“I spent years in disregard, not knowing who I was, and so now I had this reconnection with some of my family,” said Wiegand, 43.

With skills he had picked up while working as a carpenter and a builder, Wiegand began visiting the reservation and taking on projects such as building wind generators. From that work came a career in construction and project management for several Albuquerque companies, culminating in Wiegand’s decision to start his own firm. It carries the Hopi name of his 8-year-old son “who knows of his own heritage the way I never did.”

Because it’s a minority-owned business, The Sparrow Group is able to leverage greater access to government contracts and to tax breaks. Wiegand cites as his biggest project an $800,000 xeriscaping job at the Indian Health Services office in Crownpoint.

He recalls with pride attending a ceremony at the top of the Sandias where a Navajo friend told him that his expertise and his work on the reservation was “amazing.”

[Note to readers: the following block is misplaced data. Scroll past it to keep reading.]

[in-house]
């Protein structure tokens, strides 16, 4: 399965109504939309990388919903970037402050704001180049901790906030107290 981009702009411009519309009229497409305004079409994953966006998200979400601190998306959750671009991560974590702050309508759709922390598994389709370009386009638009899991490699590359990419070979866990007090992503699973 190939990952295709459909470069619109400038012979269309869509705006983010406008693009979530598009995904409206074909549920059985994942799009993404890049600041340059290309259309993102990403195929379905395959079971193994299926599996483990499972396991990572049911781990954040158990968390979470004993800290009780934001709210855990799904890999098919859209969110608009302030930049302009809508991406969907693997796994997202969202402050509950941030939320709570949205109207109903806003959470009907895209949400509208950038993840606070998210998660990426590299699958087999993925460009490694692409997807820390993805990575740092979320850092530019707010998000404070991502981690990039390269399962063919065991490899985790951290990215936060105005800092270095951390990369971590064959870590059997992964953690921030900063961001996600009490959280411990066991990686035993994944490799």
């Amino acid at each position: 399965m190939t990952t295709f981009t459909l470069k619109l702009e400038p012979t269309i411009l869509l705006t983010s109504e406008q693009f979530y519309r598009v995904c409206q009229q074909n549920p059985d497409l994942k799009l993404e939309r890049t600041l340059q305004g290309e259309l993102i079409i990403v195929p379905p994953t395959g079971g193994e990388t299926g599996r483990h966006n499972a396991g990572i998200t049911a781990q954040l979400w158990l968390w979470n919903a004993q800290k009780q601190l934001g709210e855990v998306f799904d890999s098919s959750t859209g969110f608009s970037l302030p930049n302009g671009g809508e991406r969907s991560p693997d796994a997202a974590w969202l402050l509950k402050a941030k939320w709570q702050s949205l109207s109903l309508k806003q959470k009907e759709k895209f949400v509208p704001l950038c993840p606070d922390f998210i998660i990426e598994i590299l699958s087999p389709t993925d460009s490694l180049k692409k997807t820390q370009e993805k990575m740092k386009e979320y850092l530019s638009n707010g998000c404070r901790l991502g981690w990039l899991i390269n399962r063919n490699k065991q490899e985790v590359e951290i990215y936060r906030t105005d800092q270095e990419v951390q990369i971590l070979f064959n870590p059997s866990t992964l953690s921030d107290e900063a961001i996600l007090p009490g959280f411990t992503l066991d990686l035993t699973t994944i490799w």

“We’ve been waiting for somebody like you.”

You have traveled widely. Did that start after your family moved to Saudi Arabia?

By the time we were teenagers, we were flying back and forth overseas for summer and Christmases. I’m doing international flights at 13 years old. People are looking at us going, “Your parents put you on an airplane in Saudia Arabia? You’ve been on and off flights for 36 hours?” It’s just accepted when you live in that kind of social structure. My mother went a little far. Probably a year before we went off to boarding school, (she taught us) this is how you wash your clothes, this is how you stitch up your leg, this is how you splint a broken bone. You’re going to have to take care of yourselves.

What did you do after you graduated from Menaul School?